The house had been listed by Ron Holliman and Brent Watson of the Prudential-Jon Douglas Co., Beverly Hills. McMahon was represented by Barbara Robinson and Jeff Hall of John Aaroe & Associates, Beverly Hills.

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Talent manager-movie producer CHUCK BINDER and his wife, psychologist Lori O'Brien-Binder, have listed their Beverly Hills area home of 10 years at $2.75 million.

"We're horse lovers and want a property where we can have horses at home. My wife rides seven days a week," he said.

Binder represents such stars as Sharon Stone, Matt LeBlanc, Robert Wagner, Steve Guttenberg and Daryl Hannah. He was an executive producer of "Diabolique," the 1996 remake of the classic 1955 French thriller "Last Dance" and "The Specialist" (1994).

Built in 1937 but recently remodeled, the three-bedroom, five-bath house has a sunroom with a brick floor, a den with a wet bar, a pool, spa and guest house.

Joe Babajian and Kyle Grasso of Fred Sands Estates, Beverly Hills, have the listing.

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BERTRAM VAN MUNSTER, producer of the long-running syndicated TV show "Cops," has purchased a Beverly Hills area home for $1.3 million and put his Sherman Oaks house on the market at about $650,000, sources have said.

Van Munster, who started producing the cinema verite series in 1989, bought a 4,000-square-foot house with a pool and city-to-ocean views. He listed a four-edroom, 2,800-square-foot-plus house with a pool and canyon views.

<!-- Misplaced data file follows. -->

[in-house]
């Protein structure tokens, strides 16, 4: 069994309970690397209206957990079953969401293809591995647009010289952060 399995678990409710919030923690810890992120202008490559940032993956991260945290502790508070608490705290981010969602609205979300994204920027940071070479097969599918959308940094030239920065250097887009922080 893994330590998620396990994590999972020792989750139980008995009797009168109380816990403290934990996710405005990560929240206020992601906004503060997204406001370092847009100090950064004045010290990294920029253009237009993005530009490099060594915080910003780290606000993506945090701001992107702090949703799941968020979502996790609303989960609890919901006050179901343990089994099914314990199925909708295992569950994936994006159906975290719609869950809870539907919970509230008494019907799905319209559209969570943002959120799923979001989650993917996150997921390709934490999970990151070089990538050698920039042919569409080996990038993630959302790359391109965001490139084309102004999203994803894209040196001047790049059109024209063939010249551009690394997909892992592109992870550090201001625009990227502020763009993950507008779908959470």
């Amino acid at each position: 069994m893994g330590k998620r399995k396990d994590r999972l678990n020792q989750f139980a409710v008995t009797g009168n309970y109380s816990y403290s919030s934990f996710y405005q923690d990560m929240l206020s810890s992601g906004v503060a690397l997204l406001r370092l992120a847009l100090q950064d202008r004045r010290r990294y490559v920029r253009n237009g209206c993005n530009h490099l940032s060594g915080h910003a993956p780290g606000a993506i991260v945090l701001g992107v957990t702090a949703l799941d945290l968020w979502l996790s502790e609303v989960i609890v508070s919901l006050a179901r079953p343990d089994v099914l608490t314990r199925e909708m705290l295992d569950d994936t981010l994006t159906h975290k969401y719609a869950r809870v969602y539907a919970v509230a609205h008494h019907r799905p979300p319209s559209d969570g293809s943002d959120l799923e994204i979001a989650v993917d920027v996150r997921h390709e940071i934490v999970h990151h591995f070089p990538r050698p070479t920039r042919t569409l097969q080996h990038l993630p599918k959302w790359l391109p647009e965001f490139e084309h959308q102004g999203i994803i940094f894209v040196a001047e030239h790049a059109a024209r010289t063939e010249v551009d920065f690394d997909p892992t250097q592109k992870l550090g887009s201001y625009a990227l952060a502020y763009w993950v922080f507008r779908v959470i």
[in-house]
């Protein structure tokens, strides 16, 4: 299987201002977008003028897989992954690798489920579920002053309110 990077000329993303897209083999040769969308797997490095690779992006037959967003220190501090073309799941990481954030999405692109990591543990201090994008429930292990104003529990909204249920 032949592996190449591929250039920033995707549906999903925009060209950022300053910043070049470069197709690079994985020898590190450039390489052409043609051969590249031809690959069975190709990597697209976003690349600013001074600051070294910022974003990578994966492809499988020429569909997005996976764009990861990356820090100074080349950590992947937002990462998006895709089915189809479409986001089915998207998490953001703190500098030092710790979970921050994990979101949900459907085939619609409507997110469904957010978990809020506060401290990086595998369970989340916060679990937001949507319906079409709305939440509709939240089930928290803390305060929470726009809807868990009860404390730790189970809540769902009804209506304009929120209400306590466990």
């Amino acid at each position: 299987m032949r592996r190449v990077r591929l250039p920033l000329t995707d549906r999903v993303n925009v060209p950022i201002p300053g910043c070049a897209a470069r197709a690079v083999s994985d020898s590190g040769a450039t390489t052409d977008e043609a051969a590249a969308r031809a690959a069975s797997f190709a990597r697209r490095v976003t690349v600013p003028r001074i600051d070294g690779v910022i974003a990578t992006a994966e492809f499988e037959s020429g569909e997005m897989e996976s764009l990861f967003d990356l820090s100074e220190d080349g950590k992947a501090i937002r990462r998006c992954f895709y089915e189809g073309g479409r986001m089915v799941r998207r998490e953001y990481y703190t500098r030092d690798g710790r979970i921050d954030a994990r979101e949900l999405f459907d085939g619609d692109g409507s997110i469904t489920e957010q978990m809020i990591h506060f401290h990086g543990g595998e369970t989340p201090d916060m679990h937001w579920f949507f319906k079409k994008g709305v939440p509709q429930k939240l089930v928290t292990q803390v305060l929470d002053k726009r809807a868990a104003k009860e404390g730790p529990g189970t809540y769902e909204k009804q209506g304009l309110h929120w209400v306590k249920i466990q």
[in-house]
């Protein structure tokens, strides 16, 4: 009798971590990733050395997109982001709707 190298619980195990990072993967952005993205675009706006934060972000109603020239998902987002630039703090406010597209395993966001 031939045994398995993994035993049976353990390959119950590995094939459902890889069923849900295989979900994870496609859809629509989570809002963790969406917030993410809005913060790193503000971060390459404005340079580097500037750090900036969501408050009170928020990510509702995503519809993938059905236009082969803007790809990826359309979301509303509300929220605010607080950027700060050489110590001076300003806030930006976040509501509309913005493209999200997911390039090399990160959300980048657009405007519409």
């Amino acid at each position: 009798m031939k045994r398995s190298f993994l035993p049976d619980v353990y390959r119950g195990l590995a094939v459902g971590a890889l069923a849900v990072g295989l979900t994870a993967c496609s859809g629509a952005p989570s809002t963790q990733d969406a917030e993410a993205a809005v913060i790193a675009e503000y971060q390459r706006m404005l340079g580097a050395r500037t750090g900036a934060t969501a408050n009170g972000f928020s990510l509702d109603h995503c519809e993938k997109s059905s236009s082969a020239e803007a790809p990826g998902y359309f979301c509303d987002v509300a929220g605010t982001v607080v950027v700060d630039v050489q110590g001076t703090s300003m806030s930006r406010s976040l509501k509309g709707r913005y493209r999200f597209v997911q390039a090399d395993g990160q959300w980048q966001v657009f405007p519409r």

Paul Bilski and Michele Kovacs of Fred Sands Realtors in Sherman Oaks represented Van Munster in his purchase and share his listing.

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A Newport Beach home owned once by the Irvine family and completely rehabbed and recently expanded from 12,000 square feet to 20,000 square feet has been listed at $16.8 million.

The house sits on an acre with a view of Newport Harbor and Balboa. It has three kitchens, a screening room and underground parking for at least eight cars.

The site belonged to the Irvine Co. and was willed to Myford Irvine, grandson of James Irvine Sr., who had purchased 110,000 acres of ranch land in Southern California by 1876. Myford Irvine was president of the Irvine Co. when he died in 1959, three months before the house was completed.

Geneva "Gene" and Donald Washburn, then head of the 7-Up Bottling Co. of Los Angeles, bought the property in 1960 and, during the next few years, hosted many parties there with such guests as Ronald Reagan, before he became president.

The current owners, a couple from the Midwest, bought the property about eight years ago. He had sold his businesses, and they had purchased the Irvine-Washburn house to redo as a simple remodel. It took them six years. They moved into the house a couple of years ago.

"Now they're downsizing," said Linda Taglianetti, who has the listing at the Prudential-Jon Douglas Co., Corona del Mar. "They bought two condos in L.A., so they can just lock the door and go."